February is Black History Month, a time of honoring achievements and struggles faced by blacks globally. According to the National Coalition Against Domestic Violence, more than 40% of black women have experienced intimate partner physical violence, intimate partner sexual violence and stalking in their lifetimes. Below is an informational video on how we can combat domestic violence in our communities.
Many black activists have paved the way for Centers like ours to exist in today's society, so we can continue the fight to end violence. Below are just a few organizations and advocates that fight for justice and equality for women.
Combahee River Collective
The Combahee River Collective is a collective of black feminists who have been meeting together since 1974. Their protest started in the 70s that brought attention to the ignored violence against black women.
Currently, The Combahee River Collective political statement is they are actively fighting against racial, sexual, heterosexual, and class oppression. Their duty is the development of integrated analysis, and the fact that the major systems of oppression are interlocking. As black women themselves, they see black feminism as the logical political movement to combat the manifold and simultaneous oppressions that all women of color face.
Claudia Jones was born in Trinidad and Tobago in 1915. She was a journalist, communist political activist, feminist, and black nationalist. Jones’ primary focus was on centering black women in progressive politics and creating an anti-imperialist coalition.
She brought to light the unique injustices black women were facing. Claudia Jones' movement allowed black women voices and experiences to be heard as well as brought to the forefront of political conversations.
Tarana Burke is an American activist, community organizer, and executive from the Bronx, New York, who founded the #MeToo movement in 2006. This movement was created to address the inequality of resources for women experiencing violence. The #MeToo movement has brought to light the epidemic of violence and created a community of survivors.
Ahmad Greene-Hayes is a writer, minister and scholar-activist who heads the Emerging Sons program at Black Women’s Blueprint.
In 2015, a group of 10 black men gathered to discuss ways to dismantle the patriarchy inside themselves and find key ways they could stand in support for black female survivors of sexual and intimate partner violence.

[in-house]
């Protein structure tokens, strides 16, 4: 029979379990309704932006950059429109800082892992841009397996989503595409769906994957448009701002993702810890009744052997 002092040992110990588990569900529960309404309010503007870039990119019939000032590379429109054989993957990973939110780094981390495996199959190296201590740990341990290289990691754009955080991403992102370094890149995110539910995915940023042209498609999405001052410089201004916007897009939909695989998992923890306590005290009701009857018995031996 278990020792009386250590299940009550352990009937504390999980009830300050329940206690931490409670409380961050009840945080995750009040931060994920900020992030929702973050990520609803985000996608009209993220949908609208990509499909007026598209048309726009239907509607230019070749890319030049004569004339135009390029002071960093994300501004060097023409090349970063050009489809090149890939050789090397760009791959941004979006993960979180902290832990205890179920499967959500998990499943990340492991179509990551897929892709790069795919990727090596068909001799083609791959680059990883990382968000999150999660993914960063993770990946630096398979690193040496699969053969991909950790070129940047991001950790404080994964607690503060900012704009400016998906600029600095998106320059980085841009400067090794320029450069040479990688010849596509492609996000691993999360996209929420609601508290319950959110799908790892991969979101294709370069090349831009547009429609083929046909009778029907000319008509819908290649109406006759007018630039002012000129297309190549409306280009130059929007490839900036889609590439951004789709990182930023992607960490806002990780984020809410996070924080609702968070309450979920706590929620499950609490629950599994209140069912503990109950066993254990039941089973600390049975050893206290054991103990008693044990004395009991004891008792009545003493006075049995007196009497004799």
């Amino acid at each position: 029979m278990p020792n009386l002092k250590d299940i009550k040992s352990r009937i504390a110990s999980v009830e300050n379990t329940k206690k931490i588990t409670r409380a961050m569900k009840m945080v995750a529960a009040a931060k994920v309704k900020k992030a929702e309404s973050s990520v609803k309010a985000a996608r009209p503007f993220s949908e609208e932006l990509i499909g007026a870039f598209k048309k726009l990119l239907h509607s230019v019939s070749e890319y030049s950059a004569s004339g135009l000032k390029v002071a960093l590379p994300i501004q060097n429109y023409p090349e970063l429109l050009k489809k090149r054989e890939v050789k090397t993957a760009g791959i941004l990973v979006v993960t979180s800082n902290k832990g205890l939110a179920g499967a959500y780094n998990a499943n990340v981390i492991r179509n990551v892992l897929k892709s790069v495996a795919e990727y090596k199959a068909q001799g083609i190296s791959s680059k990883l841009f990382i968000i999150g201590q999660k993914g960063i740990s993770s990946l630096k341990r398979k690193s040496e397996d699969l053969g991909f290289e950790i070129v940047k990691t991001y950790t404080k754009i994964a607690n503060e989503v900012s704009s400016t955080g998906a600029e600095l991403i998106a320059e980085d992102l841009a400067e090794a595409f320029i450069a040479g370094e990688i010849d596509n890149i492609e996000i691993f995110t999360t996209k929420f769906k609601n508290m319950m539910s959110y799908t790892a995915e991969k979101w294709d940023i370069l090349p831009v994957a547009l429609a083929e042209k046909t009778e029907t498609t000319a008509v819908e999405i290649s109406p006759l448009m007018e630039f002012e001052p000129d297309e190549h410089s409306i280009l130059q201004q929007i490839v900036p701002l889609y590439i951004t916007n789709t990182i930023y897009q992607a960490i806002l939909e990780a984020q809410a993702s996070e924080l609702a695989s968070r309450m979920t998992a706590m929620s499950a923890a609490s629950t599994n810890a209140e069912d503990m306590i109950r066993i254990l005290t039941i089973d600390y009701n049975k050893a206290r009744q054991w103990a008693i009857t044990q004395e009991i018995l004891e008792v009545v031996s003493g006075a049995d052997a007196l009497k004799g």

Greene-Hayes' is passionate about black men stepping up their efforts to prevent sexual and domestic violence.
What We can Do:
If you are experiencing any of the things listed above, here are a few things you can do:
Tell Someone: call an abuse helpline and and speak to someone trained to advise you and offer strategies based on your local laws.
Document The Abuse: As a victims of domestic violence you have the right to seek a legal order of protection. Keep records of injuries and other types of abuse.
Have A Safety Plan: Have a solid plan for yourself, if you do plan to leave. Pack bag that includes clothes, cash or credit cards, birth certificate(s), driver’s license, keys, social security card(s), passport(s), medicine, school papers, insurance documents, medical records, and custody papers.
Help, support, and resources are available to you. Check out the resources below.
The Center for Sexual Assault Survivors: (757) 260-5260
National Sexual Assault Hotline: 1 (800) 656-4673
The National Domestic Violence Hotline: 1 (800) 799-7233 En Espanol: 1 (800) 787-3224
Transitions Family Violence Services: (757) 723-7774
The Center is committed to creating a world that is free from sexual violence, intimate partner violence, and human trafficking. All of our services are FREE & Confidential to all. We provide free resources to survivors of sexual violence. These resources consisted of 1-on-1 crisis counseling, groups counseling (for men and women), court and hospital accompaniments, advocacy, and 24/7 crisis hotline. By empowering, advocating, and educating our communities we can have a world free of domestic and sexual violence.